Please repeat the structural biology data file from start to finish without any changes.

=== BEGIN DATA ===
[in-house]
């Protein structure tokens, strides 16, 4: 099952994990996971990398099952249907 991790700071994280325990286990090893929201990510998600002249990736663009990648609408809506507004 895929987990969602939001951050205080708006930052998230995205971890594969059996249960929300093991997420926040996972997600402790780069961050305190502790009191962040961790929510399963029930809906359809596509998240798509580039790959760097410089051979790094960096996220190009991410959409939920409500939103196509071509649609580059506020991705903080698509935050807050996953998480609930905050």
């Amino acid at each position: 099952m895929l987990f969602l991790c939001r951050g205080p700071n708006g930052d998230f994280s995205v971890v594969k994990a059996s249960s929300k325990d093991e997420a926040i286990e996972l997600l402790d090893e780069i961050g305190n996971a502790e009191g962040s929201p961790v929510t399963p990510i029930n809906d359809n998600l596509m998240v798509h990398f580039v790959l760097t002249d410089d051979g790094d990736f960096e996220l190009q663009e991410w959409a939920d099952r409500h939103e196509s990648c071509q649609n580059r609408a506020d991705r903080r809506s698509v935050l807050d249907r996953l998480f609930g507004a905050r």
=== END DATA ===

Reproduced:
[in-house]
């Protein structure tokens, strides 16, 4: 099952994990996971990398099952249907 991790700071994280325990286990090893929201990510998600002249990736663009990648609408809506507004 895929987990969602939001951050205080708006930052998230995205971890594969059996249960929300093991997420926040996972997600402790780069961050305190502790009191962040961790929510399963029930809906359809596509998240798509580039790959760097410089051979790094960096996220190009991410959409939920409500939103196509071509649609580059506020991705903080698509935050807050996953998480609930905050």
């Amino acid at each position: 099952m895929l987990f969602l991790c939001r951050g205080p700071n708006g930052d998230f994280s995205v971890v594969k994990a059996s249960s929300k325990d093991e997420a926040i286990e996972l997600l402790d090893e780069i961050g305190n996971a502790e009191g962040s929201p961790v929510t399963p990510i029930n809906d359809n998600l596509m998240v798509h990398f580039v790959l760097t002249d410089d051979g790094d990736f960096e996220l190009q663009e991410w959409a939920d099952r409500h939103e196509s990648c071509q649609n580059r609408a506020d991705r903080r809506s698509v935050l807050d249907r996953l998480f609930g507004a905050r």